Project description:Cognitive impulsivity is a heritable trait believed to represent the behavior that defines the volition to initiate alcohol drinking. We have previously shown that a neuronal Toll-like receptor 4 (TLR4) signal located in the central amygdala (CeA) and ventral tegmental area (VTA) controls the initiation of binge drinking in alcohol-preferring P rats, and TLR4 expression is upregulated by alcohol-induced corticotropin-releasing factor (CRF) at these sites. However, the function of the TLR4 signal in the nucleus accumbens shell (NAc-shell), a site implicated in the control of reward, drug-seeking behavior and impulsivity and the contribution of other signal-associated genes, are still poorly understood. Here we report that P rats have an innately activated TLR4 signal in NAc-shell neurons that co-express the ?2 GABAA receptor subunit and CRF prior to alcohol exposure. This signal is not present in non-alcohol drinking NP rats. The TLR4 signal is sustained by a CRF amplification loop, which includes TLR4-mediated CRF upregulation through PKA/CREB activation and CRF-mediated TLR4 upregulation through the CRF type 1 receptor (CRFR1) and the MAPK/ERK pathway. NAc-shell Infusion of a neurotropic, non-replicating herpes simplex virus vector for TLR4-specific small interfering RNA (pHSVsiTLR4) inhibits TLR4 expression and cognitive impulsivity, implicating the CRF-amplified TLR4 signal in impulsivity regulation.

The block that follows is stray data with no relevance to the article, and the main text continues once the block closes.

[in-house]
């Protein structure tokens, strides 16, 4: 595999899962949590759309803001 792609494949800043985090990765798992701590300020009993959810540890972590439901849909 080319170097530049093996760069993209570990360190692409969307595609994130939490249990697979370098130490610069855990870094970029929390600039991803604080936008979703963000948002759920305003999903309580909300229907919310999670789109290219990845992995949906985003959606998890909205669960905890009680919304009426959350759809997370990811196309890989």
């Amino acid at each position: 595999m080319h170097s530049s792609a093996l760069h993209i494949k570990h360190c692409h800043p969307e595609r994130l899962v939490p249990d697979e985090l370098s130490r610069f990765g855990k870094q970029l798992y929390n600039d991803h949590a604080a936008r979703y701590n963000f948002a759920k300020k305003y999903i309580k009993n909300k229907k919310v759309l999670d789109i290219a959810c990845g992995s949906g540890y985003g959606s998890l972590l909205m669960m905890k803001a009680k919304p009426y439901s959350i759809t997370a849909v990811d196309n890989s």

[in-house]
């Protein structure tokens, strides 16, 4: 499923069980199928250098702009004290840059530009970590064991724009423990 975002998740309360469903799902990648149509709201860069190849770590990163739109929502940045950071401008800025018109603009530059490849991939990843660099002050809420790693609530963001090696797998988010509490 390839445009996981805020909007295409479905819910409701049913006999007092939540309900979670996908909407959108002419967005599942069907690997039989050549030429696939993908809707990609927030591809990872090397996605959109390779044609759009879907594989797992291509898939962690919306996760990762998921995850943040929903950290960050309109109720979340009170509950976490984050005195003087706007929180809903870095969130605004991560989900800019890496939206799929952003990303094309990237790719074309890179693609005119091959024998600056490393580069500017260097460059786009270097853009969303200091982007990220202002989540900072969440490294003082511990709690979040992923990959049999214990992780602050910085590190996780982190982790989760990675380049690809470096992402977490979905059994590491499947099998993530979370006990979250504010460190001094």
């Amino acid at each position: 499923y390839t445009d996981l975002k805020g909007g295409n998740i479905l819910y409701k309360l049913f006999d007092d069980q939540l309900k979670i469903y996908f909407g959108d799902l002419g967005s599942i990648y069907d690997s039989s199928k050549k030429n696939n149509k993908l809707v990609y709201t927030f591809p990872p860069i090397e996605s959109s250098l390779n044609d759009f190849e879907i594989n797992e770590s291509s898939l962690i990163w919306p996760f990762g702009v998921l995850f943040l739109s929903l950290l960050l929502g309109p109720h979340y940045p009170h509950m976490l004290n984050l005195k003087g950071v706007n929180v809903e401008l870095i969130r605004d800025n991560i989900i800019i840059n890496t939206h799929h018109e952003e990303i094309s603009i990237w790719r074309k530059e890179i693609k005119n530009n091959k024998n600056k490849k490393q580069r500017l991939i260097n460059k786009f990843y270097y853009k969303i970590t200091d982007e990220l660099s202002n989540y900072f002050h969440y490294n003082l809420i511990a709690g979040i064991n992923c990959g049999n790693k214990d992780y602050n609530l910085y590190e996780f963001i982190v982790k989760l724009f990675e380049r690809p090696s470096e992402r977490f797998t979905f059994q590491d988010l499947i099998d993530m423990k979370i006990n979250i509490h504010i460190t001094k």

Project description:Alcohol Use Disorder (AUD) is a complex psychiatric disorder with strong genetic as well as environmental risk factors. One risk factor for developing AUD is binge drinking. High Drinking in the Dark mice (HDID-1) have been selectively bred from genetically heterogeneous mice (HS/Npt stock) for attaining high blood alcohol concentrations (BAC) after a 4-hour drinking session in which a single bottle containing 20% ethanol is available and serve as a genetic model of binge drinking. To discover molecular mechanisms underlying the genetic predisposition to binge drinking, we characterized global gene expression in 7 brain regions across the addiction neurocircuit, precisely excised using laser capture microdissection from male, ethanol-naive HDID-1 and control mice Brain regions included in the analysis are prefrontal cortex (PFC), nucleus accumbens core (AcbC), nucleus accumbens shell (AcbSh), bed nucleus of the stria terminalis (BNST), basolateral amygdala (BLA), central amygdala (CeA), and ventral tegmental area (VTA) Overall design: Total RNA obtained from 7 brain areas implicated in addiction processes of male naïve HDID mice were compared to the same brain areas of male naïve HS/Npt control mice